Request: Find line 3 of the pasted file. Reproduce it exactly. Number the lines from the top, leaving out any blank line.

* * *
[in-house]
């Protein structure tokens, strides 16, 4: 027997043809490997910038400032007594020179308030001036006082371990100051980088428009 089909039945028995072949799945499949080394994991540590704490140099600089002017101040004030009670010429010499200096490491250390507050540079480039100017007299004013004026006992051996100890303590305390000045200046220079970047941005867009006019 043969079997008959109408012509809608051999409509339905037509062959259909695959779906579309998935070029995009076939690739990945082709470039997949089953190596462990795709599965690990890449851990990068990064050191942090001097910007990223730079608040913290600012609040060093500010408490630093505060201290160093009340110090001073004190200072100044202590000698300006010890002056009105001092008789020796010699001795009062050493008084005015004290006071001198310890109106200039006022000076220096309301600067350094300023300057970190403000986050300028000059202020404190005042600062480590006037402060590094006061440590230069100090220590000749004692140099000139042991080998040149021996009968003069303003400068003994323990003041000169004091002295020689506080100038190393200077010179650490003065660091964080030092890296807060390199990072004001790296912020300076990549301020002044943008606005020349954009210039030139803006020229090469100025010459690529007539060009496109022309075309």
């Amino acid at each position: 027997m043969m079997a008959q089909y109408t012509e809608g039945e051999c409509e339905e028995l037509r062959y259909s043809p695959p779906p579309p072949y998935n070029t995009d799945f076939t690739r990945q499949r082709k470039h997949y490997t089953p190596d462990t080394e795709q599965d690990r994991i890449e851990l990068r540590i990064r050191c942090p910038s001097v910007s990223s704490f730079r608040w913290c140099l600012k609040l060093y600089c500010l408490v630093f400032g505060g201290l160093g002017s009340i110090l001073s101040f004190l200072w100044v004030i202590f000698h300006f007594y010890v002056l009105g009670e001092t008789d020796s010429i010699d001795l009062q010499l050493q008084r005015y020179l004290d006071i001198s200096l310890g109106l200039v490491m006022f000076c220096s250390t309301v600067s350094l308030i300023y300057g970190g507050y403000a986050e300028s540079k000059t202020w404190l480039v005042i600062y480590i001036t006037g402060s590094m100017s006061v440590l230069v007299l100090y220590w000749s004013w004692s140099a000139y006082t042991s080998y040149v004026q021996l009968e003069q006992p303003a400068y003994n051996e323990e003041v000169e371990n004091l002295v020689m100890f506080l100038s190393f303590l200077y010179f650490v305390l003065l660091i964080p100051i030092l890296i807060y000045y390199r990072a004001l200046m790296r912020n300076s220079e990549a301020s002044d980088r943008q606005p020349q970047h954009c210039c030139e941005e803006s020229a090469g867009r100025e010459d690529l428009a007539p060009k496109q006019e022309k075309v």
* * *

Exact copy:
């Amino acid at each position: 027997m043969m079997a008959q089909y109408t012509e809608g039945e051999c409509e339905e028995l037509r062959y259909s043809p695959p779906p579309p072949y998935n070029t995009d799945f076939t690739r990945q499949r082709k470039h997949y490997t089953p190596d462990t080394e795709q599965d690990r994991i890449e851990l990068r540590i990064r050191c942090p910038s001097v910007s990223s704490f730079r608040w913290c140099l600012k609040l060093y600089c500010l408490v630093f400032g505060g201290l160093g002017s009340i110090l001073s101040f004190l200072w100044v004030i202590f000698h300006f007594y010890v002056l009105g009670e001092t008789d020796s010429i010699d001795l009062q010499l050493q008084r005015y020179l004290d006071i001198s200096l310890g109106l200039v490491m006022f000076c220096s250390t309301v600067s350094l308030i300023y300057g970190g507050y403000a986050e300028s540079k000059t202020w404190l480039v005042i600062y480590i001036t006037g402060s590094m100017s006061v440590l230069v007299l100090y220590w000749s004013w004692s140099a000139y006082t042991s080998y040149v004026q021996l009968e003069q006992p303003a400068y003994n051996e323990e003041v000169e371990n004091l002295v020689m100890f506080l100038s190393f303590l200077y010179f650490v305390l003065l660091i964080p100051i030092l890296i807060y000045y390199r990072a004001l200046m790296r912020n300076s220079e990549a301020s002044d980088r943008q606005p020349q970047h954009c210039c030139e941005e803006s020229a090469g867009r100025e010459d690529l428009a007539p060009k496109q006019e022309k075309v």